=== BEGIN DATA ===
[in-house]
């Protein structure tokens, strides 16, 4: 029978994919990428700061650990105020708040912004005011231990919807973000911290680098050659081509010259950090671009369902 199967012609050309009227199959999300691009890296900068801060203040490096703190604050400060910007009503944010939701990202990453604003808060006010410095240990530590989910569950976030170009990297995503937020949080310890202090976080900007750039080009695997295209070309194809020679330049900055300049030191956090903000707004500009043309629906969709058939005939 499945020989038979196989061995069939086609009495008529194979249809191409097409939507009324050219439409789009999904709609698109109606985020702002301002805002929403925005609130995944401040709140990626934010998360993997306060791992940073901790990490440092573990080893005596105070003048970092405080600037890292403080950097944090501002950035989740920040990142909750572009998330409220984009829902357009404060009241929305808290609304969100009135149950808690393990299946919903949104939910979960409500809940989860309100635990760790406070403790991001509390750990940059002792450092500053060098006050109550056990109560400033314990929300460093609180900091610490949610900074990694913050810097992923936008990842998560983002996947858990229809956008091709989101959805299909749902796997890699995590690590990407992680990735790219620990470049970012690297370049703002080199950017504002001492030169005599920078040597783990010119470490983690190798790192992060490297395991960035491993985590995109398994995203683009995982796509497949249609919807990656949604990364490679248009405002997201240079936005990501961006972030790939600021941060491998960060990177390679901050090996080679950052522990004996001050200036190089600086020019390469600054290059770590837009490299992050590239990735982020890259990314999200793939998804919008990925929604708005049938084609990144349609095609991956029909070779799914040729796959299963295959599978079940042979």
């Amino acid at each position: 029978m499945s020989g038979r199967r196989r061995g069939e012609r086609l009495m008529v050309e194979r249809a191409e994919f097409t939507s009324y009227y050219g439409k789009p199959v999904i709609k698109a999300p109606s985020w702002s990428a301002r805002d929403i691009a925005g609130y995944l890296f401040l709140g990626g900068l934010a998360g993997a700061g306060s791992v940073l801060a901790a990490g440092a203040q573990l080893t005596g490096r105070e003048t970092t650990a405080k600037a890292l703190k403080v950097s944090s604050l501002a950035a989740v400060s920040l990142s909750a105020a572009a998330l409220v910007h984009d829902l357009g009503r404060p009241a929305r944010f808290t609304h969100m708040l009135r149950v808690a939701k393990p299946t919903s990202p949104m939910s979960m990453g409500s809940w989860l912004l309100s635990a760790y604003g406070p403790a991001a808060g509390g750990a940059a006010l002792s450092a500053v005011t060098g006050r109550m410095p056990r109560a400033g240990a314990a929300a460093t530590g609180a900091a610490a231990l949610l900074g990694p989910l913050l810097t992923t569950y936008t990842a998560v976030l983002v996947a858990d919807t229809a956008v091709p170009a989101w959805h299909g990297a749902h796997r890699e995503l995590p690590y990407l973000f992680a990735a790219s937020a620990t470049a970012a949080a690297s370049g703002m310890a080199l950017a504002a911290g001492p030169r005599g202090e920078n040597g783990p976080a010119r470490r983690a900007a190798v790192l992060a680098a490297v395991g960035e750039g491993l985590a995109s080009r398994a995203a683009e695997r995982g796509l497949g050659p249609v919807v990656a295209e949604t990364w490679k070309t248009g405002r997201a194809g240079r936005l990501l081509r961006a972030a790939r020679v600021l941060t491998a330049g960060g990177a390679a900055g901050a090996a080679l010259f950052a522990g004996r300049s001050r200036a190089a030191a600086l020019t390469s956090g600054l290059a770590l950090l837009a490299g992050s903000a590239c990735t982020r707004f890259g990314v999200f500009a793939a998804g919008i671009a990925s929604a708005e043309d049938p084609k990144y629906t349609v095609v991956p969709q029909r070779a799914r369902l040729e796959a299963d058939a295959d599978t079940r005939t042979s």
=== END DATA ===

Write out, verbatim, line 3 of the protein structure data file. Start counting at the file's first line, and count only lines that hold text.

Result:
């Amino acid at each position: 029978m499945s020989g038979r199967r196989r061995g069939e012609r086609l009495m008529v050309e194979r249809a191409e994919f097409t939507s009324y009227y050219g439409k789009p199959v999904i709609k698109a999300p109606s985020w702002s990428a301002r805002d929403i691009a925005g609130y995944l890296f401040l709140g990626g900068l934010a998360g993997a700061g306060s791992v940073l801060a901790a990490g440092a203040q573990l080893t005596g490096r105070e003048t970092t650990a405080k600037a890292l703190k403080v950097s944090s604050l501002a950035a989740v400060s920040l990142s909750a105020a572009a998330l409220v910007h984009d829902l357009g009503r404060p009241a929305r944010f808290t609304h969100m708040l009135r149950v808690a939701k393990p299946t919903s990202p949104m939910s979960m990453g409500s809940w989860l912004l309100s635990a760790y604003g406070p403790a991001a808060g509390g750990a940059a006010l002792s450092a500053v005011t060098g006050r109550m410095p056990r109560a400033g240990a314990a929300a460093t530590g609180a900091a610490a231990l949610l900074g990694p989910l913050l810097t992923t569950y936008t990842a998560v976030l983002v996947a858990d919807t229809a956008v091709p170009a989101w959805h299909g990297a749902h796997r890699e995503l995590p690590y990407l973000f992680a990735a790219s937020a620990t470049a970012a949080a690297s370049g703002m310890a080199l950017a504002a911290g001492p030169r005599g202090e920078n040597g783990p976080a010119r470490r983690a900007a190798v790192l992060a680098a490297v395991g960035e750039g491993l985590a995109s080009r398994a995203a683009e695997r995982g796509l497949g050659p249609v919807v990656a295209e949604t990364w490679k070309t248009g405002r997201a194809g240079r936005l990501l081509r961006a972030a790939r020679v600021l941060t491998a330049g960060g990177a390679a900055g901050a090996a080679l010259f950052a522990g004996r300049s001050r200036a190089a030191a600086l020019t390469s956090g600054l290059a770590l950090l837009a490299g992050s903000a590239c990735t982020r707004f890259g990314v999200f500009a793939a998804g919008i671009a990925s929604a708005e043309d049938p084609k990144y629906t349609v095609v991956p969709q029909r070779a799914r369902l040729e796959a299963d058939a295959d599978t079940r005939t042979s």